Telluride Horror Show: Marxism and Horror Movies

Telluride Horror Show: Marxism and Horror Movies

One thing is for sure about horror movies: someone is going to get whacked. But who? Most cinema critics and film buffs agree that the modern horror film genre has Marxist elements, the classic socioeconomic warfare between the rich and the poor, the upper crust and the lower class common folk or outcast. And in most horror movies, it seems to be the elite who get taken out. Often the villain is portrayed in a sympathetic, if unseemly, manner.

I shook my head when reading this film theory, but one look at the Telluride Horror Show’s film offerings confirmed it. Across the River is the story of an ethnologist in Slovenia who crosses the river and becomes trapped in an ancient village where evil presides; the way a wealthy person might “cross the tracks” into a more simple but ultimately brutal place. All Hallows’ Eve is a classic plot, the suburban babysitter watching two kids on Halloween who is terrorized by an outcast clown. Chemical Peel is the story of some wealthy women escaping to a deserted country house, when an industrial accident poisons the air—they try to secure themselves inside and shut out the desperately sick simple people struggling to survive outside. Not exactly the sort of “chemical peel” wealthy women usually get at a spa.

Septic Man features a plumber who finds himself trapped in a septic tank and transformed into one of the hideous creatures that live in the subsurface town sewage treatment plant. Beneath is the story of a crew of hard-working, blue-collar coal miners trapped 600 feet below the surface after a collapse, with air becoming scarcer and more toxic, who descend into madness. Both of these films play with the idea of a lower class citizenry trapped beneath the world of the living elite.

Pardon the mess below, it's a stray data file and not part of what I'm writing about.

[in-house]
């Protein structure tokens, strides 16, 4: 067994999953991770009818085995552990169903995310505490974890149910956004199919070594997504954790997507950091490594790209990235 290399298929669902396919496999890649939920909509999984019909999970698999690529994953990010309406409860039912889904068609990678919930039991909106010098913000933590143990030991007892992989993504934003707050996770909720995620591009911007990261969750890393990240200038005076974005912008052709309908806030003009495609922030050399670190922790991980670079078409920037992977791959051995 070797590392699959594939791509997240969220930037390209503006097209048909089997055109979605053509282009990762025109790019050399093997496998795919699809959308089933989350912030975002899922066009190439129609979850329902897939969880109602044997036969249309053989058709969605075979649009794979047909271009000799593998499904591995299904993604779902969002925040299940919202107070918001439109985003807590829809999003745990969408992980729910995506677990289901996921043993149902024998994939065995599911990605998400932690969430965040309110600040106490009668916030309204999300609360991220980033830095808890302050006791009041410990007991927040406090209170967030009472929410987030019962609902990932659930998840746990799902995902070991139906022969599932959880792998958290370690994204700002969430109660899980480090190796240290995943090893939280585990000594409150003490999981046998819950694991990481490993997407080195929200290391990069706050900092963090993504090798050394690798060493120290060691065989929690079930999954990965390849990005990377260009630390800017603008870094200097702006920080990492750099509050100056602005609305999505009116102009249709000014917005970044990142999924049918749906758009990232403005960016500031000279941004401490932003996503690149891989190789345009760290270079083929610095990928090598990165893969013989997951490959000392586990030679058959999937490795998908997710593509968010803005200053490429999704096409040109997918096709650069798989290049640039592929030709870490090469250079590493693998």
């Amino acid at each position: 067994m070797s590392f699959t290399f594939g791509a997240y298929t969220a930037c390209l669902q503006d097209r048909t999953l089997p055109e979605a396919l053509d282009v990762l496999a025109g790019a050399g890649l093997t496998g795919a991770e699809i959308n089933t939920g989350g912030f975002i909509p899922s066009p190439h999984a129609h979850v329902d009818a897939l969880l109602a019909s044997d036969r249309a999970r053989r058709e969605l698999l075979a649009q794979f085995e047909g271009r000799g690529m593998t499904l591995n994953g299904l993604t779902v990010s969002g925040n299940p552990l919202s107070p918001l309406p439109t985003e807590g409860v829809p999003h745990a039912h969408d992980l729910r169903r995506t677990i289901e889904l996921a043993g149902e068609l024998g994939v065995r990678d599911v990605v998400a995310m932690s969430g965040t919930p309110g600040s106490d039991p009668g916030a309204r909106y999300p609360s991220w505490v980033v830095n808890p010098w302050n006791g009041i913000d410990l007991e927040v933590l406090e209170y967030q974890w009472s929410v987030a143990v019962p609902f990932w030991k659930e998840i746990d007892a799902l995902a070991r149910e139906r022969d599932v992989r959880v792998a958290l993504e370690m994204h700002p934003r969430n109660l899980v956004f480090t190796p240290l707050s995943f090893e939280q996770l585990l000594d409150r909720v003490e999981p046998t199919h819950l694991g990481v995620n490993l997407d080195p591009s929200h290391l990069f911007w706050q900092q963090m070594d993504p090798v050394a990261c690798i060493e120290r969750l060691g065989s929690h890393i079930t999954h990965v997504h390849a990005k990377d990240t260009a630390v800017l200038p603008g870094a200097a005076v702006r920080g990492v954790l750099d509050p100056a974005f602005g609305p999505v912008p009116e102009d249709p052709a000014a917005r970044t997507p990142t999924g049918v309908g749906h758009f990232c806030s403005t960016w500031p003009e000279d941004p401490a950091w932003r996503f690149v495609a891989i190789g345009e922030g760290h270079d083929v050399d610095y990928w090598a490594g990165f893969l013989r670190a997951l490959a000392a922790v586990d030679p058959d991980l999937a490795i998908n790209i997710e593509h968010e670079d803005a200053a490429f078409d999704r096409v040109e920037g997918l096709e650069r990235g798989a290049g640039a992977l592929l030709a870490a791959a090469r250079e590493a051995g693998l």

Perhaps the subtle obsession with class warfare is magnified because the horror genre itself is typically a venue for low-budget films. These films are not made by the happy, high-dollar Hollywood set, they are the visceral, organic product of mostly independent filmmakers with haunted imaginations and burning ideas.

One of this year’s guest directors at Telluride Horror Show is a great example of the scrappiness of the horror film industry. Phil Tippett, the founder of Tippett Studios, is a master of visual effects. Tippett shelved his personal project from the 70s, a dark and nightmarish animation work called MAD GOD, to work on more lucrative projects such as Robocop, Jurassic Park, and the original Star Wars trilogy. A group of animators at the studio found his boxes of shelved props and puppets and convinced Tippett to bring the project back to life. They volunteered weekends and formed a crew of more than 60 artists to help resuscitate MAD GOD, which was revived not by a lucrative Hollywood contract but by a successful KickStarter crowdfunding campaign. It was a grassroots effort, and a sneak preview of the film will screen at this year’s festival.

No Comments

Sorry, the comment form is closed at this time.